This year we were fortunate to hire a second year veterinary student from Oklahoma State University, Ms. Jennifer Howard.  Jennifer has done a wonderful job with the bucks. 

 

On July 13, buck #3242 was having problems with his back legs.  He was breaking over on his pasterns and slightly dragging both hind hooves as he walked. Dr. Lionel Dawson was contacted and examined him.  There was some swelling and pain along the spinal cord but his temperature was normal and he was eating, defecating, and urinating normally.  Possibly another buck in his pen injured him.  He was isolated and treated with analgesics and steroids.  He improved slightly; however, he still tended to knuckle under as he walked.  He then gradually started to deteriorate in movement, eventually went down, and was unable to stand.  Dr. Dawson continued evaluation and it was decided that the best option for the buck was euthanasia.  The owner was contacted and granted permission to euthanize the buck.  On August 3, the buck was euthanized and the body transported to OSU College of Veterinary Medicine for necropsy.  Results from the necropsy showed that the buck suffered from a congenital constriction of the cervical vertebrae and there were no signs of trauma.

 

Ration

 

Nutritionists at Langston University formulated the following ration.  In 1999, the amount of salt and ammonium chloride was doubled due to problems with urinary calculi the previous year.  Except for the increase in salt and ammonium chloride, the ration was unchanged from that which was used in the first two meat buck performance tests.  The ration was fed free-choice during the adjustment period and during the 12-week test.

 

Ingredient

Percentage (as fed)

Cottonseed hulls

29.07%

Alfalfa meal

19.98%

Cottonseed meal

15.99%

Ground corn

15.99%

Wheat midds

9.99%

Pellet Partner (binder)

5.00%

Ammonium chloride

1.00%

Yeast

1.00%

Calcium Carbonate

0.95%

Salt

0.50%

Trace mineral salt

0.50%

Vitamin A

0.02%

Rumensin

0.01%

TOTAL

100.00%

 

The crude protein content of the ration is 16% with 2.5% fat, 20.4% fiber and 60.6% TDN.  Calcium phosphorus and sodium levels are .74%, .37% and 1.07%, respectively.  Zinc concentration is 33.04 ppm, copper is 17.15 ppm and selenium is .21 ppm.  In 2003, competitive bids were sought for the buck-test feed and Bluebonnet Feeds of Ardmore, OK was awarded the contract to supply feed for the buck performance test for 2003, 2004, and 2005.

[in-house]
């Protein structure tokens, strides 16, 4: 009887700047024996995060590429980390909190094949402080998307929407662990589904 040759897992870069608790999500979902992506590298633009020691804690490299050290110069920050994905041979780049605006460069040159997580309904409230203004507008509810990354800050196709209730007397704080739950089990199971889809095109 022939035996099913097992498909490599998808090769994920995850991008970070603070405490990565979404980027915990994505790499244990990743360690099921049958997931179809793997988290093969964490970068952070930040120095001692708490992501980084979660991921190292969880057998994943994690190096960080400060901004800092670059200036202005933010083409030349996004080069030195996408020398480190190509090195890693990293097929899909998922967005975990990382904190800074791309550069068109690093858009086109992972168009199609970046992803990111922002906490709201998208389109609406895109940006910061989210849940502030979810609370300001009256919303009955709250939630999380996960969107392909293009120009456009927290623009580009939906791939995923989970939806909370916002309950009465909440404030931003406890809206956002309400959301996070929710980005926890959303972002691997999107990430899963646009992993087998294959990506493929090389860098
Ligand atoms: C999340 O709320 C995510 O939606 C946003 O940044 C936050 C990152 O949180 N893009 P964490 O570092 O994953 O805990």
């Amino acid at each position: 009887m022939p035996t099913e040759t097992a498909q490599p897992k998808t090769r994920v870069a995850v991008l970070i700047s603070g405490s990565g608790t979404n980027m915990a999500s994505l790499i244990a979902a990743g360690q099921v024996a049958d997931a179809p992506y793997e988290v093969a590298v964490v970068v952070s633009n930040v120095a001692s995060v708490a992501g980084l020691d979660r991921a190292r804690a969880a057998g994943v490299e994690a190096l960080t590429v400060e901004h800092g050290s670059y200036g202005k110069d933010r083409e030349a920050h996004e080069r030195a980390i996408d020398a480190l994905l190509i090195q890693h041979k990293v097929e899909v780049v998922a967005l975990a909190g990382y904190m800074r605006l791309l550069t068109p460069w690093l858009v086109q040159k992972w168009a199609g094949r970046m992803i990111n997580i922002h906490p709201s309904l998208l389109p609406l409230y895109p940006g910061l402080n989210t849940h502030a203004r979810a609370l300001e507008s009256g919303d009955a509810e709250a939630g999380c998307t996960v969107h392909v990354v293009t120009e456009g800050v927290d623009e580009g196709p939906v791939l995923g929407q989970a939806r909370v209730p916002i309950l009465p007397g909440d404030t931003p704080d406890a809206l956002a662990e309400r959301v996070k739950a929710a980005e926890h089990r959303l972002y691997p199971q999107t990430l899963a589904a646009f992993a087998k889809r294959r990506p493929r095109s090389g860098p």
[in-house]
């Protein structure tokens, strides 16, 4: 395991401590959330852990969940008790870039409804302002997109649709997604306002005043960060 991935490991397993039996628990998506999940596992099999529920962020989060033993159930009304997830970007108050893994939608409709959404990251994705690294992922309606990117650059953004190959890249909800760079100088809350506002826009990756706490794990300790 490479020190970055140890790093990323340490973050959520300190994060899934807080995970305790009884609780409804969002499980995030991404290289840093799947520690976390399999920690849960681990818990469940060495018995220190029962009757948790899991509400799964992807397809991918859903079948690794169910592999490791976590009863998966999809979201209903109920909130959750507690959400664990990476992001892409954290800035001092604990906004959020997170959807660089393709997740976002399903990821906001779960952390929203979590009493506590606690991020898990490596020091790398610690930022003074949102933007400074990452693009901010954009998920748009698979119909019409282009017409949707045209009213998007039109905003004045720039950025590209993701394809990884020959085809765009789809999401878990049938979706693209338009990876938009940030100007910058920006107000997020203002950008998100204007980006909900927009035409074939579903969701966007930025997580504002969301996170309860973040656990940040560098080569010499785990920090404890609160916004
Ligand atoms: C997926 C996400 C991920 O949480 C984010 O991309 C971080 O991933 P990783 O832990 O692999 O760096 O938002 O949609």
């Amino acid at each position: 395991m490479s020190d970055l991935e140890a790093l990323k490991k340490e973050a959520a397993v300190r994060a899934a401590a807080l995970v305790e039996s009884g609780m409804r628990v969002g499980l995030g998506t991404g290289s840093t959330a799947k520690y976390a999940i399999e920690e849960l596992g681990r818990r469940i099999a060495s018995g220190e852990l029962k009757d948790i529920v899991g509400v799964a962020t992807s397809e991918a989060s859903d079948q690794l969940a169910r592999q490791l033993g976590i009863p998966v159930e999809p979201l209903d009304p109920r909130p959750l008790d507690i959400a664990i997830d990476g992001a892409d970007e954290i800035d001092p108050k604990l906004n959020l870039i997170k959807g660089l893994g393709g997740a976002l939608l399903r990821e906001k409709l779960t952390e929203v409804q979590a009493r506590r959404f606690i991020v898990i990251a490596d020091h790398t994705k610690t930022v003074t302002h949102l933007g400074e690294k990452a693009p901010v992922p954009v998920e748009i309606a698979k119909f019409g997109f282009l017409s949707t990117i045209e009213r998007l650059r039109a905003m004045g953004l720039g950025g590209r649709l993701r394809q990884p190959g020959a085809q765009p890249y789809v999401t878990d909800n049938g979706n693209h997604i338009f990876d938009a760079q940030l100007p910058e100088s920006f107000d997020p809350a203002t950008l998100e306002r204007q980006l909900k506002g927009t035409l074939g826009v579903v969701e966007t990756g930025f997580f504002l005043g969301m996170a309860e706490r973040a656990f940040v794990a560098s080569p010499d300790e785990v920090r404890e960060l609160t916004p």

ABGA Approved Performance Test

 

In early 2000, the Oklahoma performance test was designated by the American Boer Goat Association Board of Directors as an ABGA Approved Performance Test.  Qualified fullblood or purebred Boer bucks will be eligible to earn points towards entry into the "Ennobled Herd Book".  Candidate bucks must pass a pre‑performance test inspection conducted by one (1) or more ABGA approved breeders.  Ten (10) points will be awarded a Boer buck who shows an average daily weight gain (ADG) in the top five percent (5%) of the animals on test.  Five (5) points will be awarded a Boer buck who shows an average daily weight gain (ADG) in the next fifteen percent (15%) of the animals on test.  All bucks must gain at least three‑tenths (.3) pounds per day to be awarded any points.

 

International Boer Goat Association, Inc. Sanctioned Test

 

In 2003, the Oklahoma buck performance test was sanctioned by the International Boer Goat Association, Inc.

 

The Oklahoma performance test continues to grow and to serve the meat goat industry.

 

Gain

 

The official performance test started on May 25 after the adjustment period was finished.  Weights at the beginning of the test averaged 63 lbs with a range of 36.3 to 96.9 lbs.  Weights at the end of the test averaged 115.3 lbs with a range of 71.6 to 157.5 lbs.  Weight gain for the test averaged 52.4 lbs with a range of 29.7 to 80.4 lbs.

 

The type of feeder (Calan or FIRE) had no significant effect upon gain.  Bucks on the Calan system averaged 52.6 lbs gain and bucks on the FIRE system averaged 52.1 lbs gain, which is a difference of 0.5 lbs.  Figure 1 shows the weekly body weight gains for both feeder types over the course of the performance test. 

 

Figure 1. Calan vs. FIRE - weekly body weight gains

 

Average Daily Gain (ADG)

 

At mid-point, the bucks gained on averaged 0.62 lbs/day with a range from 0.31 lbs/day to 0.92 lbs/day.  For the test, the bucks gained on averaged 0.62 lbs/day with a range of 0.35 lbs/day to 0.96 lbs/day.